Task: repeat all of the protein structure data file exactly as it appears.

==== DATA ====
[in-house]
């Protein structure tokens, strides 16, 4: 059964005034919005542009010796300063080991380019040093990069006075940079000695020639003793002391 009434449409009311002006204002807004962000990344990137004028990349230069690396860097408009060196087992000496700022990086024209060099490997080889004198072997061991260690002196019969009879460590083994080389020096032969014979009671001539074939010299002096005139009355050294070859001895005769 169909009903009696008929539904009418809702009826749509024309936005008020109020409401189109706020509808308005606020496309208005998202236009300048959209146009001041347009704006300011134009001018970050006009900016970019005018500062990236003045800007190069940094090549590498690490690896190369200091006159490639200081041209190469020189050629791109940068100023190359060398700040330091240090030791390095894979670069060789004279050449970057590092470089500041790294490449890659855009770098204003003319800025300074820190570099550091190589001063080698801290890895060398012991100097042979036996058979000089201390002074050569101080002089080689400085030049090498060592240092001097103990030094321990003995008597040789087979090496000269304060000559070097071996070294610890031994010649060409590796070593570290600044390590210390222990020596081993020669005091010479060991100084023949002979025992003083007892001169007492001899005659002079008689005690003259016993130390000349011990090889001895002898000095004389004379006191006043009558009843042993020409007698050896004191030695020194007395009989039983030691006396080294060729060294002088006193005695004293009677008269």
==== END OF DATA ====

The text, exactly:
[in-house]
């Protein structure tokens, strides 16, 4: 059964005034919005542009010796300063080991380019040093990069006075940079000695020639003793002391 009434449409009311002006204002807004962000990344990137004028990349230069690396860097408009060196087992000496700022990086024209060099490997080889004198072997061991260690002196019969009879460590083994080389020096032969014979009671001539074939010299002096005139009355050294070859001895005769 169909009903009696008929539904009418809702009826749509024309936005008020109020409401189109706020509808308005606020496309208005998202236009300048959209146009001041347009704006300011134009001018970050006009900016970019005018500062990236003045800007190069940094090549590498690490690896190369200091006159490639200081041209190469020189050629791109940068100023190359060398700040330091240090030791390095894979670069060789004279050449970057590092470089500041790294490449890659855009770098204003003319800025300074820190570099550091190589001063080698801290890895060398012991100097042979036996058979000089201390002074050569101080002089080689400085030049090498060592240092001097103990030094321990003995008597040789087979090496000269304060000559070097071996070294610890031994010649060409590796070593570290600044390590210390222990020596081993020669005091010479060991100084023949002979025992003083007892001169007492001899005659002079008689005690003259016993130390000349011990090889001895002898000095004389004379006191006043009558009843042993020409007698050896004191030695020194007395009989039983030691006396080294060729060294002088006193005695004293009677008269």